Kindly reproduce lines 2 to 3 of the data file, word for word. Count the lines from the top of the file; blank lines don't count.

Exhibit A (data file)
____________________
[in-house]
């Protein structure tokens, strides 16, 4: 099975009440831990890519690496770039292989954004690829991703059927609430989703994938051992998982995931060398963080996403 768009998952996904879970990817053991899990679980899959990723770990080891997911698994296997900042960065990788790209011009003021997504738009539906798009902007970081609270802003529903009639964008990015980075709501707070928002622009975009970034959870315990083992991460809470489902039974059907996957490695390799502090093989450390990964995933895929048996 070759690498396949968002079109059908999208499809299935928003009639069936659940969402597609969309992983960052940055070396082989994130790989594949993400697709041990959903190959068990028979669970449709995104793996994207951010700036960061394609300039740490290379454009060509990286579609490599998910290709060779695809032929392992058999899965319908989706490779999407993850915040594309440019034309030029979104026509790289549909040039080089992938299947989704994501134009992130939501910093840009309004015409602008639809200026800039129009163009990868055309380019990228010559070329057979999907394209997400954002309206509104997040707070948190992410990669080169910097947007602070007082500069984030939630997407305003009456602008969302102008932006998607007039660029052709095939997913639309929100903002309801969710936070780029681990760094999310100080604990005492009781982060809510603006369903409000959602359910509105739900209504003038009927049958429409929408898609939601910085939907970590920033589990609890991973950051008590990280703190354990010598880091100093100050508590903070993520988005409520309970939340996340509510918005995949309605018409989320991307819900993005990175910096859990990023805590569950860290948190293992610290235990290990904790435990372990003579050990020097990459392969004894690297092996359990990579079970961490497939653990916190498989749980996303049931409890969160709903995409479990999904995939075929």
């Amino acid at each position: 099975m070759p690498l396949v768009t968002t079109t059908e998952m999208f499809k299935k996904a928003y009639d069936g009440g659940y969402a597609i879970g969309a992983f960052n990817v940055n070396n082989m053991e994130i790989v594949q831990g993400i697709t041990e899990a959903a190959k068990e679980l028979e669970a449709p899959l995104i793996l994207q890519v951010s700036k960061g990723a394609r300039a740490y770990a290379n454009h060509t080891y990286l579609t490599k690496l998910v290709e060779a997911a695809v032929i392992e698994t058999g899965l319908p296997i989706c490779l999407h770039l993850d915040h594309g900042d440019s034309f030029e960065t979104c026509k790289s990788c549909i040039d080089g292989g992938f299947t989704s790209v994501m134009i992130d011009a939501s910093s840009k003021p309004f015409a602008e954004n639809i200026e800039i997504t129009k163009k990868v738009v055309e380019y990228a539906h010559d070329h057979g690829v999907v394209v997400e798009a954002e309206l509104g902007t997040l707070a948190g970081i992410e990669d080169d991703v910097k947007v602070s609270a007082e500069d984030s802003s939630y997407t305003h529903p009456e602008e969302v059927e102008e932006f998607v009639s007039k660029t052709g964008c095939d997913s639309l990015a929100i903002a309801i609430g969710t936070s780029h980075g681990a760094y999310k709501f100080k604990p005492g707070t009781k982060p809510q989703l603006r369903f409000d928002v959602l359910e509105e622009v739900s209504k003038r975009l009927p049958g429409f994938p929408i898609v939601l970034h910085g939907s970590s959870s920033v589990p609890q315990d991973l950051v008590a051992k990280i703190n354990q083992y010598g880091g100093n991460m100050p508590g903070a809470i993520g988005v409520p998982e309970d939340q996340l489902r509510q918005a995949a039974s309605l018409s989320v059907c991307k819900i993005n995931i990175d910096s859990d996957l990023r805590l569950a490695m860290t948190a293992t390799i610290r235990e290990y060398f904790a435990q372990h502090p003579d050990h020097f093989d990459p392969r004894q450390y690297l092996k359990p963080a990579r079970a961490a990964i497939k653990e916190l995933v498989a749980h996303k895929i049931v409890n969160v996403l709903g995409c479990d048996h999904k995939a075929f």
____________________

């Protein structure tokens, strides 16, 4: 099975009440831990890519690496770039292989954004690829991703059927609430989703994938051992998982995931060398963080996403 768009998952996904879970990817053991899990679980899959990723770990080891997911698994296997900042960065990788790209011009003021997504738009539906798009902007970081609270802003529903009639964008990015980075709501707070928002622009975009970034959870315990083992991460809470489902039974059907996957490695390799502090093989450390990964995933895929048996 070759690498396949968002079109059908999208499809299935928003009639069936659940969402597609969309992983960052940055070396082989994130790989594949993400697709041990959903190959068990028979669970449709995104793996994207951010700036960061394609300039740490290379454009060509990286579609490599998910290709060779695809032929392992058999899965319908989706490779999407993850915040594309440019034309030029979104026509790289549909040039080089992938299947989704994501134009992130939501910093840009309004015409602008639809200026800039129009163009990868055309380019990228010559070329057979999907394209997400954002309206509104997040707070948190992410990669080169910097947007602070007082500069984030939630997407305003009456602008969302102008932006998607007039660029052709095939997913639309929100903002309801969710936070780029681990760094999310100080604990005492009781982060809510603006369903409000959602359910509105739900209504003038009927049958429409929408898609939601910085939907970590920033589990609890991973950051008590990280703190354990010598880091100093100050508590903070993520988005409520309970939340996340509510918005995949309605018409989320991307819900993005990175910096859990990023805590569950860290948190293992610290235990290990904790435990372990003579050990020097990459392969004894690297092996359990990579079970961490497939653990916190498989749980996303049931409890969160709903995409479990999904995939075929």
């Amino acid at each position: 099975m070759p690498l396949v768009t968002t079109t059908e998952m999208f499809k299935k996904a928003y009639d069936g009440g659940y969402a597609i879970g969309a992983f960052n990817v940055n070396n082989m053991e994130i790989v594949q831990g993400i697709t041990e899990a959903a190959k068990e679980l028979e669970a449709p899959l995104i793996l994207q890519v951010s700036k960061g990723a394609r300039a740490y770990a290379n454009h060509t080891y990286l579609t490599k690496l998910v290709e060779a997911a695809v032929i392992e698994t058999g899965l319908p296997i989706c490779l999407h770039l993850d915040h594309g900042d440019s034309f030029e960065t979104c026509k790289s990788c549909i040039d080089g292989g992938f299947t989704s790209v994501m134009i992130d011009a939501s910093s840009k003021p309004f015409a602008e954004n639809i200026e800039i997504t129009k163009k990868v738009v055309e380019y990228a539906h010559d070329h057979g690829v999907v394209v997400e798009a954002e309206l509104g902007t997040l707070a948190g970081i992410e990669d080169d991703v910097k947007v602070s609270a007082e500069d984030s802003s939630y997407t305003h529903p009456e602008e969302v059927e102008e932006f998607v009639s007039k660029t052709g964008c095939d997913s639309l990015a929100i903002a309801i609430g969710t936070s780029h980075g681990a760094y999310k709501f100080k604990p005492g707070t009781k982060p809510q989703l603006r369903f409000d928002v959602l359910e509105e622009v739900s209504k003038r975009l009927p049958g429409f994938p929408i898609v939601l970034h910085g939907s970590s959870s920033v589990p609890q315990d991973l950051v008590a051992k990280i703190n354990q083992y010598g880091g100093n991460m100050p508590g903070a809470i993520g988005v409520p998982e309970d939340q996340l489902r509510q918005a995949a039974s309605l018409s989320v059907c991307k819900i993005n995931i990175d910096s859990d996957l990023r805590l569950a490695m860290t948190a293992t390799i610290r235990e290990y060398f904790a435990q372990h502090p003579d050990h020097f093989d990459p392969r004894q450390y690297l092996k359990p963080a990579r079970a961490a990964i497939k653990e916190l995933v498989a749980h996303k895929i049931v409890n969160v996403l709903g995409c479990d048996h999904k995939a075929f």